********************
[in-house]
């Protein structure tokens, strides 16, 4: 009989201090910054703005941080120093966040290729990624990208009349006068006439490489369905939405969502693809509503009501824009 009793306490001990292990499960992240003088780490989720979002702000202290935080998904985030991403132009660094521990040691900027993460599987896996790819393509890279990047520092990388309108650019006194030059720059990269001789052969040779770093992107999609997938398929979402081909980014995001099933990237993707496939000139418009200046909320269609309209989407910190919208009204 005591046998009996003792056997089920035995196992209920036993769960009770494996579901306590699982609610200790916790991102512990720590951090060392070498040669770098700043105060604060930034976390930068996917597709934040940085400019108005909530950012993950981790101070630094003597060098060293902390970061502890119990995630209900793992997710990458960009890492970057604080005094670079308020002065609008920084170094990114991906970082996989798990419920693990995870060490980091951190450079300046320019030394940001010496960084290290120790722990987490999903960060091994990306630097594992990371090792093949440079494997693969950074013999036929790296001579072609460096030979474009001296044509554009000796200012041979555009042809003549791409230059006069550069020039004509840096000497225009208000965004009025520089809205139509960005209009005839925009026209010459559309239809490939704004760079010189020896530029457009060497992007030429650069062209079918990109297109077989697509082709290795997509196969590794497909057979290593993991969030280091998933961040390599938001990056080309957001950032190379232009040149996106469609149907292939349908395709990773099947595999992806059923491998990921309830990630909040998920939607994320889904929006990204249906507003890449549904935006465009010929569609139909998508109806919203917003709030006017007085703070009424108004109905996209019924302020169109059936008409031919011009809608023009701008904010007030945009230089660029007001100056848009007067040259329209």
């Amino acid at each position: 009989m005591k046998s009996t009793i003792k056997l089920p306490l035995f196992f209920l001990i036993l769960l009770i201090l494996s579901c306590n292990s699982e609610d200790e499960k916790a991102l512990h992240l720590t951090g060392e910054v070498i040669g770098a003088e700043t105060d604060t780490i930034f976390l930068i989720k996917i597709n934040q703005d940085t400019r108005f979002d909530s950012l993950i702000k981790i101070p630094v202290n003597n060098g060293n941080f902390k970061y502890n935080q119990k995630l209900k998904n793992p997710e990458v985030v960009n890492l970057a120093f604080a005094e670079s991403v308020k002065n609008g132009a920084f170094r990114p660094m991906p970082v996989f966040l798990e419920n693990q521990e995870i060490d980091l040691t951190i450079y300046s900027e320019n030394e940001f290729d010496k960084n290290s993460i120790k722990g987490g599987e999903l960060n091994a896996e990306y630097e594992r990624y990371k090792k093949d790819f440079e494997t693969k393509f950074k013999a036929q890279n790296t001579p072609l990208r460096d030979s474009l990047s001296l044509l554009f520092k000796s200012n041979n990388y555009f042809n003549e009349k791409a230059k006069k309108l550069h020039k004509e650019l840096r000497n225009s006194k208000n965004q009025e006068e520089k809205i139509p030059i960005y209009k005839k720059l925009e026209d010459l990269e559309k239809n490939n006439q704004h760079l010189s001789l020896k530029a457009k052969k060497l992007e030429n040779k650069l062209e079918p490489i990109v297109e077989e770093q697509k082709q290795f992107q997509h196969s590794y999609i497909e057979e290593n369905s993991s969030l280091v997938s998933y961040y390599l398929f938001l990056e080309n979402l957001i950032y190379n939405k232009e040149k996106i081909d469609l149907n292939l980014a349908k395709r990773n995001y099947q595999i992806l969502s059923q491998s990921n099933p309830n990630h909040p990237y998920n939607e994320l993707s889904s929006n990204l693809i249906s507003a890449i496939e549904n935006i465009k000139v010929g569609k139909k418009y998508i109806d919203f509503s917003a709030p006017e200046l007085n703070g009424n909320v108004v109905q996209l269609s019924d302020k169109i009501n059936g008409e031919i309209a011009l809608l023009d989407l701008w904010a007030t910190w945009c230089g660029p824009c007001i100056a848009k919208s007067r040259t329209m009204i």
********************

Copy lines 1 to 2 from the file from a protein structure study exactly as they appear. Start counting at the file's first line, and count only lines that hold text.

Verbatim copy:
[in-house]
């Protein structure tokens, strides 16, 4: 009989201090910054703005941080120093966040290729990624990208009349006068006439490489369905939405969502693809509503009501824009 009793306490001990292990499960992240003088780490989720979002702000202290935080998904985030991403132009660094521990040691900027993460599987896996790819393509890279990047520092990388309108650019006194030059720059990269001789052969040779770093992107999609997938398929979402081909980014995001099933990237993707496939000139418009200046909320269609309209989407910190919208009204 005591046998009996003792056997089920035995196992209920036993769960009770494996579901306590699982609610200790916790991102512990720590951090060392070498040669770098700043105060604060930034976390930068996917597709934040940085400019108005909530950012993950981790101070630094003597060098060293902390970061502890119990995630209900793992997710990458960009890492970057604080005094670079308020002065609008920084170094990114991906970082996989798990419920693990995870060490980091951190450079300046320019030394940001010496960084290290120790722990987490999903960060091994990306630097594992990371090792093949440079494997693969950074013999036929790296001579072609460096030979474009001296044509554009000796200012041979555009042809003549791409230059006069550069020039004509840096000497225009208000965004009025520089809205139509960005209009005839925009026209010459559309239809490939704004760079010189020896530029457009060497992007030429650069062209079918990109297109077989697509082709290795997509196969590794497909057979290593993991969030280091998933961040390599938001990056080309957001950032190379232009040149996106469609149907292939349908395709990773099947595999992806059923491998990921309830990630909040998920939607994320889904929006990204249906507003890449549904935006465009010929569609139909998508109806919203917003709030006017007085703070009424108004109905996209019924302020169109059936008409031919011009809608023009701008904010007030945009230089660029007001100056848009007067040259329209």